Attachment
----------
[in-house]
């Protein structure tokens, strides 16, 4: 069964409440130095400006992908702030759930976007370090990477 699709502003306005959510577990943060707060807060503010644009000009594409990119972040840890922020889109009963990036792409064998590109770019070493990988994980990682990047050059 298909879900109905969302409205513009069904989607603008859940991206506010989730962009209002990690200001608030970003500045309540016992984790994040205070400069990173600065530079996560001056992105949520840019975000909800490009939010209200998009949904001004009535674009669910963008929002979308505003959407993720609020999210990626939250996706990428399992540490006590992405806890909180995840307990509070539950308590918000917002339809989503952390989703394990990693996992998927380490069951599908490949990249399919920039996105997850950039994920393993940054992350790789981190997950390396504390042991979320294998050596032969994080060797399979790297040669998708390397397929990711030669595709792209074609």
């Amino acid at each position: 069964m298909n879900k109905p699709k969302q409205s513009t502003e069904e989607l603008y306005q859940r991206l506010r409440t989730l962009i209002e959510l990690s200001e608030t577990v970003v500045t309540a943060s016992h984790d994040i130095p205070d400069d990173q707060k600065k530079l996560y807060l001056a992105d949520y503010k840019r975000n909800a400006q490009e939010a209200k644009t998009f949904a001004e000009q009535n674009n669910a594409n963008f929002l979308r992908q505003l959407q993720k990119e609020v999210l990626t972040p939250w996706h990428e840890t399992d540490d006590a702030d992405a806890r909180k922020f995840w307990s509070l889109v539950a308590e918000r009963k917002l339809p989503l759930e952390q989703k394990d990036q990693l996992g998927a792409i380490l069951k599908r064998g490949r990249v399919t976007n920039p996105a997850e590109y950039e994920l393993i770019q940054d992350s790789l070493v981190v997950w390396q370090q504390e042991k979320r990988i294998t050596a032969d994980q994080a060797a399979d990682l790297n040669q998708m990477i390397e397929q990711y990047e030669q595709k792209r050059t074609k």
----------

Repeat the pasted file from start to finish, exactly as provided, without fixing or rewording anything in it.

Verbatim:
[in-house]
């Protein structure tokens, strides 16, 4: 069964409440130095400006992908702030759930976007370090990477 699709502003306005959510577990943060707060807060503010644009000009594409990119972040840890922020889109009963990036792409064998590109770019070493990988994980990682990047050059 298909879900109905969302409205513009069904989607603008859940991206506010989730962009209002990690200001608030970003500045309540016992984790994040205070400069990173600065530079996560001056992105949520840019975000909800490009939010209200998009949904001004009535674009669910963008929002979308505003959407993720609020999210990626939250996706990428399992540490006590992405806890909180995840307990509070539950308590918000917002339809989503952390989703394990990693996992998927380490069951599908490949990249399919920039996105997850950039994920393993940054992350790789981190997950390396504390042991979320294998050596032969994080060797399979790297040669998708390397397929990711030669595709792209074609």
């Amino acid at each position: 069964m298909n879900k109905p699709k969302q409205s513009t502003e069904e989607l603008y306005q859940r991206l506010r409440t989730l962009i209002e959510l990690s200001e608030t577990v970003v500045t309540a943060s016992h984790d994040i130095p205070d400069d990173q707060k600065k530079l996560y807060l001056a992105d949520y503010k840019r975000n909800a400006q490009e939010a209200k644009t998009f949904a001004e000009q009535n674009n669910a594409n963008f929002l979308r992908q505003l959407q993720k990119e609020v999210l990626t972040p939250w996706h990428e840890t399992d540490d006590a702030d992405a806890r909180k922020f995840w307990s509070l889109v539950a308590e918000r009963k917002l339809p989503l759930e952390q989703k394990d990036q990693l996992g998927a792409i380490l069951k599908r064998g490949r990249v399919t976007n920039p996105a997850e590109y950039e994920l393993i770019q940054d992350s790789l070493v981190v997950w390396q370090q504390e042991k979320r990988i294998t050596a032969d994980q994080a060797a399979d990682l790297n040669q998708m990477i390397e397929q990711y990047e030669q595709k792209r050059t074609k």